[run number] - each path was repeated a number of times

[sensor type]

The sensor file types are described with example data below.

  • Heading.csv
    • This file contains heading information returned by the smartphone's motion co-processor. It contains a time series with magnetic heading, geographic heading and an accuracy estimate.
      # Timestamp (seconds), Magnetic Heading in degrees, Geographic Heading in degrees, Estimated Accuracy in degrees
  • iBeacon.csv
    • This file contains Bluetooth Low-Energy iBeacon readings as they are reported by the smartphone. Each BLE beacon was running iBeacon with a 10Hz broadcast rate using an omni-directional whip antenna pointed directly down from a ceiling mounted unit. All computed values were returned including the estimated distances reported by the phone OS, the RSSI and the proximity state of the device. iBeacons are identified by major and minor numbers.
    • Example Data:
      # Timestamp (seconds), Major Number, Minor Number, Distance (m), RSSI (dB), Proximity (0-unknown / 1-immediate / 2-near / 3-far)
  • Magnetometer.csv
    • The magnetometer was stored at a rate of approximately 10Hz. Research has shown that magnetic field strength can be used as a location finger printing mechanism.
    • Example Data:
      # Timestamp (seconds), Field Strength X, Field Strength Y, Field Strength Z
  • Pedometer.csv
    • Most modern smartphones contain a motion processor that is able to estimate number of steps and distance traveled while running in the background. These values update as available and are typically refreshed when the device detects that the user has moved. The values are reported across an interval which in most experiments was set between 0 and the time of the last update.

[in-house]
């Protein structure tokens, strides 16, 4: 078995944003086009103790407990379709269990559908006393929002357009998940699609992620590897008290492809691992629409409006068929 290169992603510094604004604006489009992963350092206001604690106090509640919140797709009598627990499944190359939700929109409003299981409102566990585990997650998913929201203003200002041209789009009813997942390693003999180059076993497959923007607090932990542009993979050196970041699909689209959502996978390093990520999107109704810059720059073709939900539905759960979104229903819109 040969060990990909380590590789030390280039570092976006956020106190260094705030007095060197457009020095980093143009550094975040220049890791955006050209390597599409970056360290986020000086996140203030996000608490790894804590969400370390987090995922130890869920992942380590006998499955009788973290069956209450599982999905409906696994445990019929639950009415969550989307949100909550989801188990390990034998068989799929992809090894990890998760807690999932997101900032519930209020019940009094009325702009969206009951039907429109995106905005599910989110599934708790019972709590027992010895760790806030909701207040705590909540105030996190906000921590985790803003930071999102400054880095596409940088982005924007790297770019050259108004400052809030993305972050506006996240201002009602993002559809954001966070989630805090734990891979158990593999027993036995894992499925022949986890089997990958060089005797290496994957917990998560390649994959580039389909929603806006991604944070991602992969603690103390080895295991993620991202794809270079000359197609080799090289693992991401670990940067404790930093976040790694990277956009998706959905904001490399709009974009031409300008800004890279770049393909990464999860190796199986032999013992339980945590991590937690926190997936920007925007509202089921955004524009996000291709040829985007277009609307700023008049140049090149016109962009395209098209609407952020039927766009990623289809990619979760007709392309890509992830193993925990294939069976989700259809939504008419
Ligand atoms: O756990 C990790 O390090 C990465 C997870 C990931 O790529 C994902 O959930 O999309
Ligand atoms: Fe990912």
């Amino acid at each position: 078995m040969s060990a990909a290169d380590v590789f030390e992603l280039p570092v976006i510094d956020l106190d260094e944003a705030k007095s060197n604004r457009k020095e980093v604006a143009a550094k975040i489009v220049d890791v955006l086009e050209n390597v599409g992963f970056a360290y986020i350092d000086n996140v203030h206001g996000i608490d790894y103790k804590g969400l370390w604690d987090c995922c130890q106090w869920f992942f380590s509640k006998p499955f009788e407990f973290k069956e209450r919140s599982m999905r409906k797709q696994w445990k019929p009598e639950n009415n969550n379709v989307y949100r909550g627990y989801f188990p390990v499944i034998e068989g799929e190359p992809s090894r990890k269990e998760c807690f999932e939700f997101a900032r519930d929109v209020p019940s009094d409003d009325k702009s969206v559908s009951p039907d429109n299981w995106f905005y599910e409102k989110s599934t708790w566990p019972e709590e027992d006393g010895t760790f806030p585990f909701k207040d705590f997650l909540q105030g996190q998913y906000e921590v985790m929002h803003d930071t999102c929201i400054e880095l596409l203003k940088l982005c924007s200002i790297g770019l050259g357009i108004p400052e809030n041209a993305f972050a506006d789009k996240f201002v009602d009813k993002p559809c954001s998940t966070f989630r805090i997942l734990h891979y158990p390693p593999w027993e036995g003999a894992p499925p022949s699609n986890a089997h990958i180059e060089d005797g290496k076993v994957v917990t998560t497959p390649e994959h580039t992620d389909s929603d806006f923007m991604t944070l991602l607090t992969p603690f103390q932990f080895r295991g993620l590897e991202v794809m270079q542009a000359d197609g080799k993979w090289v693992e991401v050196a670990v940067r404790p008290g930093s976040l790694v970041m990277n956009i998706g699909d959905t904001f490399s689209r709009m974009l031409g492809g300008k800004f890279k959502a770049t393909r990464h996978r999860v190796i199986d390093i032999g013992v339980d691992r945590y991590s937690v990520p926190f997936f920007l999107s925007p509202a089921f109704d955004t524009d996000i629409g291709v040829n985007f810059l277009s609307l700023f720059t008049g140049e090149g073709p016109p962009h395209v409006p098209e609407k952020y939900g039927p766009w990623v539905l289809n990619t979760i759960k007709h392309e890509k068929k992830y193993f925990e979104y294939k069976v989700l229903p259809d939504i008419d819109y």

• Example Data:
      # Timestamp Start (seconds), Timestamp End (seconds), Distance Traveled (m), Steps counted (steps) 
  • Waypoints.csv
    • Each time the user carrying the phone reached a known waypoint, they would press a button to record the timestamp. This information can be used as ground truth points for localization and tracking.
    • Example Data:
      # Timestamp (seconds), X location (m), Y location (m)
      5.425880, 2.21, 3.34
      6.675897, 2.21, 4,45
      7.909560, 2.21, 5.67
  • WiFi.csv
    • The device was continuously scanning for WiFi access points and recording a list approximately once every 2-3 seconds depending on the scanning rate. The system would record the access point name, MAC address and the signal strength of the last beacon.
    • Example Data:
      # Timestamp (seconds), SSID name, BSSID MAC, RSSI (dB)
  • ALPS.csv
    • ALPS uses ultrasonic time-of-flight to compute a distance between the mobile device and a transmitter. These files provide the processed output of the ALPS demodulator. The raw audio files are also available to test different demodulators or to extract other features.
    • Example Data:
      # Timestamp (s), cycle count, beacon ID, distance (m)
  • .wav
    • This contains an uncompressed audio file recorded at 24-bit 48kHz that can be used to extract ultrasonic beacon chips before they are demodulated.

Access the Data

We have a browsable version of the data posted here:


[1] Patrick Lazik, Niranjini Rajagopal, Oliver Shih, Bruno Sinopoli, Anthony Rowe, "ALPS: A Bluetooth and Ultrasound Platform for Mapping and Localization", The 13th ACM Conference on Embedded Networked Sensor Systems (SenSys 2015), Seoul, South Korea

IMG_1060.JPG (1.65 MB) Anthony Rowe, 08/10/2015 03:46 pm

IMG_1056.JPG (610 KB) Anthony Rowe, 08/10/2015 03:49 pm

collection-app.png - iOS Interface (101 KB) Anthony Rowe, 08/10/2015 06:06 pm